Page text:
Q&A: Jennifer Peedom Paints a Pastoral Picture in ‘Mountain’

Narrated by Willem Dafoe, MOUNTAIN takes the viewer on a sweeping journey to the most awe-inspiring summits on earth. A collaboration between BAFTA-nominated director Jennifer Peedom and Richard Tognetti’s Australian Chamber Orchestra, the film glorifies our species’ pursuit of peril: from ice climbers, snowboarders, and wing-suiters, the thrill-seekers’ daredevil antics will leave audiences gasping for breath. Filmed in 15 countries and assembled from 2,000 hours of hypnotizing footage, MOUNTAIN is a beautifully scored and visually stunning work that vividly captures the fear and reverence inspired by the world’s highest peaks.

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What a pastoral and beautiful film! Please describe MOUNTAIN in your own words.

Jennifer Peedom: Mountain is a cinematic and musical odyssey that explores the nature of our fascination with mountains. It’s a collaboration with the Australian Chamber Orchestra (ACO).  

What inspired you to make this film?

Jennifer Peedom: I was approached by the Orchestra three years ago to collaborate on a work about mountains, and I loved the idea of making a film with this world-class orchestra. Having made many films in the mountains, including SHERPA [HIFF 2015], I saw it as an opportunity to explore the human relationship to mountains.  

There are so many moving pieces to this film, from the various locations to the soundtrack to the narration. How long did it take you to make MOUNTAIN?

Jennifer Peedom: From concept to delivery took three years. Working with an orchestra blows the schedule out, as they have very long lead times!  

Do you have any “lightning strikes” moments (literal or figurative) you can share from the production? Nature is fickle.

Jennifer Peedom: Willem Dafoe agreeing to become our narrator. That was a good day.

You have made other documentaries about nature in the past, including SHERPA, which screened at HIFF two years ago. What was different for you about this film?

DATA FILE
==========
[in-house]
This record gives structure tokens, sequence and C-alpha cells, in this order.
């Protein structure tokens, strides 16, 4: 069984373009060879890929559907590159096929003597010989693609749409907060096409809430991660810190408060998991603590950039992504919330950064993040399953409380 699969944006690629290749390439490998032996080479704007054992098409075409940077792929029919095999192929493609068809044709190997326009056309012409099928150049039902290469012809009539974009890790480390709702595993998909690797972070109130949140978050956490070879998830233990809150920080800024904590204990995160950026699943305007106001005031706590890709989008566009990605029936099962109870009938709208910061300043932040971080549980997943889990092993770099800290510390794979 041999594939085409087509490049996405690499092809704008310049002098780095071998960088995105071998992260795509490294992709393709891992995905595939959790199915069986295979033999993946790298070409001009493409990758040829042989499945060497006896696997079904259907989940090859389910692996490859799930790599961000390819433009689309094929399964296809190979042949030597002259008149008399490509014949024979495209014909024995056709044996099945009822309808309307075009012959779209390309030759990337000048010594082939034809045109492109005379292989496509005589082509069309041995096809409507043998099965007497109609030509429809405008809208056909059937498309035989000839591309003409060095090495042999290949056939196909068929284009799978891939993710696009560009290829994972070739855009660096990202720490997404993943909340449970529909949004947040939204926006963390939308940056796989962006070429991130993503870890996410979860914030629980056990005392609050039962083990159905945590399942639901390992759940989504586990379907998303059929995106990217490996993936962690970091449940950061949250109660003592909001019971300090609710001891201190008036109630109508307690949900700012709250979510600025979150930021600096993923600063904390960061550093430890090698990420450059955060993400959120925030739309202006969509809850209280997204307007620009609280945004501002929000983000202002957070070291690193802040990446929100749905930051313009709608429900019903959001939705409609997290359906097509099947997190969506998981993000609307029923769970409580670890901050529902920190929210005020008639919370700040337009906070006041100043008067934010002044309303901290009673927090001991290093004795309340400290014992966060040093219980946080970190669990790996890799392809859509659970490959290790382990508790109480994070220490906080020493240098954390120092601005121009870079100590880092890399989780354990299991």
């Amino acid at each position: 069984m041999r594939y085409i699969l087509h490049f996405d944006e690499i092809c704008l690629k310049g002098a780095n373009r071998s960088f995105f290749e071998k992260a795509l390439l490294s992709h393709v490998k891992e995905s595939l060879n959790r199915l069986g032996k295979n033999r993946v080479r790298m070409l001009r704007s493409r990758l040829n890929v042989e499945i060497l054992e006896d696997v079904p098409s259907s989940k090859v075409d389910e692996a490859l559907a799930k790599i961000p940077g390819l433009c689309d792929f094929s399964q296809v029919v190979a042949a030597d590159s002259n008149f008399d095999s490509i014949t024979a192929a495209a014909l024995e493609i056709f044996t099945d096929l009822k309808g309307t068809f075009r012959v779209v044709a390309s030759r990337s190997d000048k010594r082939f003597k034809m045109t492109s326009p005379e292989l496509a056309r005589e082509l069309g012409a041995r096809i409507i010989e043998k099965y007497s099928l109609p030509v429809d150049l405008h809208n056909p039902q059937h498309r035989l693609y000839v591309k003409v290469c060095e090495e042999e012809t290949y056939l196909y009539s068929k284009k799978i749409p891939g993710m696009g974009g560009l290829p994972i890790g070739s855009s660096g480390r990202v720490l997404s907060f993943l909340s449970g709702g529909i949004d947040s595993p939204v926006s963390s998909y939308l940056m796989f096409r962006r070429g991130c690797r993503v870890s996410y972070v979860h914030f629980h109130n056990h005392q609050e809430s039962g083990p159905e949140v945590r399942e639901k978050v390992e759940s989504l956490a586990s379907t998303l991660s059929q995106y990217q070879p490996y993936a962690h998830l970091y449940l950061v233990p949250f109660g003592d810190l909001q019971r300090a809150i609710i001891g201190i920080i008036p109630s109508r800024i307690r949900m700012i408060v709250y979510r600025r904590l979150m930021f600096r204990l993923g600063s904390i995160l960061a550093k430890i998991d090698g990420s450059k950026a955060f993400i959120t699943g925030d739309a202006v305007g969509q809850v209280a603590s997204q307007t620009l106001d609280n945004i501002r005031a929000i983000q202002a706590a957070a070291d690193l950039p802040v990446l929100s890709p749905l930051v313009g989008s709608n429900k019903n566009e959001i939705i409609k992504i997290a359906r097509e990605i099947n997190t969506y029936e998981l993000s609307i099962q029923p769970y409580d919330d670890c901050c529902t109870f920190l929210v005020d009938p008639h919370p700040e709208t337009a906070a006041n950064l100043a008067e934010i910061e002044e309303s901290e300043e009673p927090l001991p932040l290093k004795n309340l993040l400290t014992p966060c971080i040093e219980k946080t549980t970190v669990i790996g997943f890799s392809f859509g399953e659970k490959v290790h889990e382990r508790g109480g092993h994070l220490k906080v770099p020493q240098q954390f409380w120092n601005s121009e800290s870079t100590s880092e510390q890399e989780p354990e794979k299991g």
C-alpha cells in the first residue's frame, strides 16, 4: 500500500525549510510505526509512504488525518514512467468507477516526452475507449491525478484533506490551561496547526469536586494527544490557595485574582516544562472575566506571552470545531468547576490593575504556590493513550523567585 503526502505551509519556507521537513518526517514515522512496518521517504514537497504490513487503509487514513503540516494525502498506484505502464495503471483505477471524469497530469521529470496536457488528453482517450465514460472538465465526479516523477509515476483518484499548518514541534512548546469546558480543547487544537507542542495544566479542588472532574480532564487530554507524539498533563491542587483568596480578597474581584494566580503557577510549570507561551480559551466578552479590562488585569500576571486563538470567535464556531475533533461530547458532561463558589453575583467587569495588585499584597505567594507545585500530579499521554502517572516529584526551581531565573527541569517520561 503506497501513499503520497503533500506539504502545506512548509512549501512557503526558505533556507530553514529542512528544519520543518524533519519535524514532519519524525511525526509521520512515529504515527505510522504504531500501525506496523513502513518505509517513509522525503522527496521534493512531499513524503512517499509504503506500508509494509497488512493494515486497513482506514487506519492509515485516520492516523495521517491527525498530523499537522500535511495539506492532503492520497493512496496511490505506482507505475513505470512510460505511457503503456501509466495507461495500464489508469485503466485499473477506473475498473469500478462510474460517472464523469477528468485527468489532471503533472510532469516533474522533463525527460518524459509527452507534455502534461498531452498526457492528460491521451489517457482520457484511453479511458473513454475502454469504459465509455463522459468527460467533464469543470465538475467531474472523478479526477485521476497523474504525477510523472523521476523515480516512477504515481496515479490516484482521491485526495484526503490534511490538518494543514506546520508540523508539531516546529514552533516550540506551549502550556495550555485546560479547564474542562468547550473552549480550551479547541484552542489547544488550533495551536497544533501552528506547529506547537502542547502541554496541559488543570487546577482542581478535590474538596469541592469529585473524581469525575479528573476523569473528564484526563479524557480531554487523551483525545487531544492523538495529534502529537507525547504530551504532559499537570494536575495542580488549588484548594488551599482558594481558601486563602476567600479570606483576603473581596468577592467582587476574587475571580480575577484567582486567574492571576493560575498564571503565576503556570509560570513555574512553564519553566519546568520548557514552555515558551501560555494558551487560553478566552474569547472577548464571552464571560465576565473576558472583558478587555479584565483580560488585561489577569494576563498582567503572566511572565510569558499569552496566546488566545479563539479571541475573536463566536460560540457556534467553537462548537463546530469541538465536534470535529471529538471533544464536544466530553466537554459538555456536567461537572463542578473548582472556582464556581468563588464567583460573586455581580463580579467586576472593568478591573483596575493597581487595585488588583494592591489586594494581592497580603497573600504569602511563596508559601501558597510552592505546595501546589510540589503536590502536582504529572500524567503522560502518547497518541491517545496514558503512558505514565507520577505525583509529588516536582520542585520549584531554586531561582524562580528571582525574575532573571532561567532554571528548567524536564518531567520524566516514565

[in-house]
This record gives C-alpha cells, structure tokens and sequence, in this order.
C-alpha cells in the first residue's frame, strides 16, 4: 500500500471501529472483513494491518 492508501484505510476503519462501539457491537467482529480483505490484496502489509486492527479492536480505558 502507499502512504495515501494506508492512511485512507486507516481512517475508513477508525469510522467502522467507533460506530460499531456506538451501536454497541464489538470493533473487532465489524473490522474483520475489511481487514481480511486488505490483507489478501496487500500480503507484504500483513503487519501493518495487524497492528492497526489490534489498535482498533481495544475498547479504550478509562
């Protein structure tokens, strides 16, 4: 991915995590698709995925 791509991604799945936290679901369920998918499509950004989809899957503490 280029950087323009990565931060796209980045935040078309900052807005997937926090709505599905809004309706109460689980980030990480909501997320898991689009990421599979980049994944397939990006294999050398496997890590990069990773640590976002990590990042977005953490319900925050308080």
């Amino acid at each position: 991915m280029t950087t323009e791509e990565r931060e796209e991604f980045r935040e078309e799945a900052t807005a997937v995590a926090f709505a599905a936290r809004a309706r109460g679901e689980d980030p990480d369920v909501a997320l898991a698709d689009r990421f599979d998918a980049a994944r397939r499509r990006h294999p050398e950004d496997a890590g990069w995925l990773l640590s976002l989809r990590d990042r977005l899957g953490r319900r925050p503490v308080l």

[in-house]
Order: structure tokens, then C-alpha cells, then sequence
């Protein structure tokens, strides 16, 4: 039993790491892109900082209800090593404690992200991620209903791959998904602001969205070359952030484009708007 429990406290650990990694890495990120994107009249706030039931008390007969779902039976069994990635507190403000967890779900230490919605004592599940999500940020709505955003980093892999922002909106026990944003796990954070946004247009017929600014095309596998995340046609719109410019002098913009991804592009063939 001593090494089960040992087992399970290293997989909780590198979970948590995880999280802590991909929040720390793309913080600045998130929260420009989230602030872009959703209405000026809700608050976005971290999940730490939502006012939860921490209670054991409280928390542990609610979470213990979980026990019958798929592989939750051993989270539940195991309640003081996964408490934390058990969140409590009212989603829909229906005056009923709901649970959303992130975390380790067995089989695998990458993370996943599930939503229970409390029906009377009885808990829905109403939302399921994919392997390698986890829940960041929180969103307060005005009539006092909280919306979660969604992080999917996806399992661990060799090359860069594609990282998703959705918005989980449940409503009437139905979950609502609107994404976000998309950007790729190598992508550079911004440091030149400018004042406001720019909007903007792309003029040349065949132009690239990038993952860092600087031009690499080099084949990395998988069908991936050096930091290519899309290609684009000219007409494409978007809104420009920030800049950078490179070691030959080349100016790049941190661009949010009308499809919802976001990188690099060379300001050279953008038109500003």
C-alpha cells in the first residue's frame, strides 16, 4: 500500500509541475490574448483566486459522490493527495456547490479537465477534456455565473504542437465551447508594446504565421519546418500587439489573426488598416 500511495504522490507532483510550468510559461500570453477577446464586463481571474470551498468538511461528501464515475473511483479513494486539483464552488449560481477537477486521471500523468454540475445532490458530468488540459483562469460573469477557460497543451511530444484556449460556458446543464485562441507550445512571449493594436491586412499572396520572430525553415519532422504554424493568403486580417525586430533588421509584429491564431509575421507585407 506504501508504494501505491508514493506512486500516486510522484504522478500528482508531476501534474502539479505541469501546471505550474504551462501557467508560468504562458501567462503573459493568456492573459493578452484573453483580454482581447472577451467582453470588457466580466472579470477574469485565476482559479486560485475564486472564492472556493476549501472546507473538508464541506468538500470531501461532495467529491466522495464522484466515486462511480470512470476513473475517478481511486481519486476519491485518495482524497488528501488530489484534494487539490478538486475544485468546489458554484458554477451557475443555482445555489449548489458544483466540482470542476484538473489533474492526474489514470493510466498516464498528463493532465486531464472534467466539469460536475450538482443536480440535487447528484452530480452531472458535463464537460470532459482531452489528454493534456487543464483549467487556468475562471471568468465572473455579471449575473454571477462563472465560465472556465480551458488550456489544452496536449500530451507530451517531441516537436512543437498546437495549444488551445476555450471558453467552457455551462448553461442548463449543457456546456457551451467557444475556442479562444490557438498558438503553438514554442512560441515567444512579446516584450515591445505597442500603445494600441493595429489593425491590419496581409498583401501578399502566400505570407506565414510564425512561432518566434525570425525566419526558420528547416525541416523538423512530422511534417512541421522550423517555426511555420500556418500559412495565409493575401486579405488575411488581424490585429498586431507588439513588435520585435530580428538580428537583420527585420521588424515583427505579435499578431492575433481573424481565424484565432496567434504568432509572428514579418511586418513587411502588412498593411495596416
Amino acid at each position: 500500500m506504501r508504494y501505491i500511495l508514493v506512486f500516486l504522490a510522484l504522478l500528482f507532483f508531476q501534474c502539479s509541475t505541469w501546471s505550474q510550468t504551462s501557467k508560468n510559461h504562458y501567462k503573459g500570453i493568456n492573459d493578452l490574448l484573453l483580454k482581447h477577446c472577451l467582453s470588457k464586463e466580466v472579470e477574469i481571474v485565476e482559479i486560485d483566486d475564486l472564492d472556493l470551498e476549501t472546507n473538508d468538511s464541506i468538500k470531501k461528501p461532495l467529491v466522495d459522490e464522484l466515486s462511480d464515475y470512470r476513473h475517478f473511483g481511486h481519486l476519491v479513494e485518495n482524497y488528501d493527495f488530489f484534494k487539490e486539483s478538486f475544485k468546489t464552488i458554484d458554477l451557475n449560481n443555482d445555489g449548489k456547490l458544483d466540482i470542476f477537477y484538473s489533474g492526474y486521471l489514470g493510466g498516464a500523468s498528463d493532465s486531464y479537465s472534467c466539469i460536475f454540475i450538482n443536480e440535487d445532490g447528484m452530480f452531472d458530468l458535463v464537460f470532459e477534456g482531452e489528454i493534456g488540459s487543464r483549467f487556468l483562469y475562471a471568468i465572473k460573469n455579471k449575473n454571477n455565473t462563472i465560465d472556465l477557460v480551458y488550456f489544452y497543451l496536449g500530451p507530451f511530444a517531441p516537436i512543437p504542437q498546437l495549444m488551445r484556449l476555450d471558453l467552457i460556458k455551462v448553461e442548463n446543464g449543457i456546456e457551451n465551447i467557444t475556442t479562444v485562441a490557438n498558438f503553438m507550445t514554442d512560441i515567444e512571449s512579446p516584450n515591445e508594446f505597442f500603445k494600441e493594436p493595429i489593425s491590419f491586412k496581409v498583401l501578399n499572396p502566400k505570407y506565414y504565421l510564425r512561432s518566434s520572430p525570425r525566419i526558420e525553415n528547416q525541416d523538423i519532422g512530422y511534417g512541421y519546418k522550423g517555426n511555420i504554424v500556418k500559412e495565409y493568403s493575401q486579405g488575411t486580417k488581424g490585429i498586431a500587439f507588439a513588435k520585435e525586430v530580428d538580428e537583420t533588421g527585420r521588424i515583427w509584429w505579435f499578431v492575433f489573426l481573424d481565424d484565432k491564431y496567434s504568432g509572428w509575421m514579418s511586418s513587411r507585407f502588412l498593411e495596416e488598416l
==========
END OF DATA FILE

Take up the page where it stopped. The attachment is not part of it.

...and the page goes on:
Jennifer Peedom: This film is totally different to anything I’ve made before. Due to the nature of the collaboration with the ACO, it is more of an immersive work. The humans play supporting roles to the mountains and there is no dialogue. It’s less documentary, and more experimental cinema. Probably closer to the BARAKA, or KOYANAAISQATSI  genre of filmmaking.

Are you a mountain climber yourself? What was the wildest adventure you’ve had on a mountain (aside from this beautiful film, of course)!

Jennifer Peedom: I’ve never really considered myself a mountaineer, but I did spent a lot of time working as a filmmaker on mountains when I was younger. I worked on three Everest expeditions before making this film. I’ve had some pretty special moments in the mountains.

What are you hoping Hamptons audiences will take away from MOUNTAIN?

Jennifer Peedom: A fuller and richer understanding of why people continue to seek out risk and adventure, even at the cost of their own lives. That, and a sense of humility and awe.

Check out the U.S. Premiere of MOUNTAIN in the Documentary Competition section of HIFF25. Find tickets.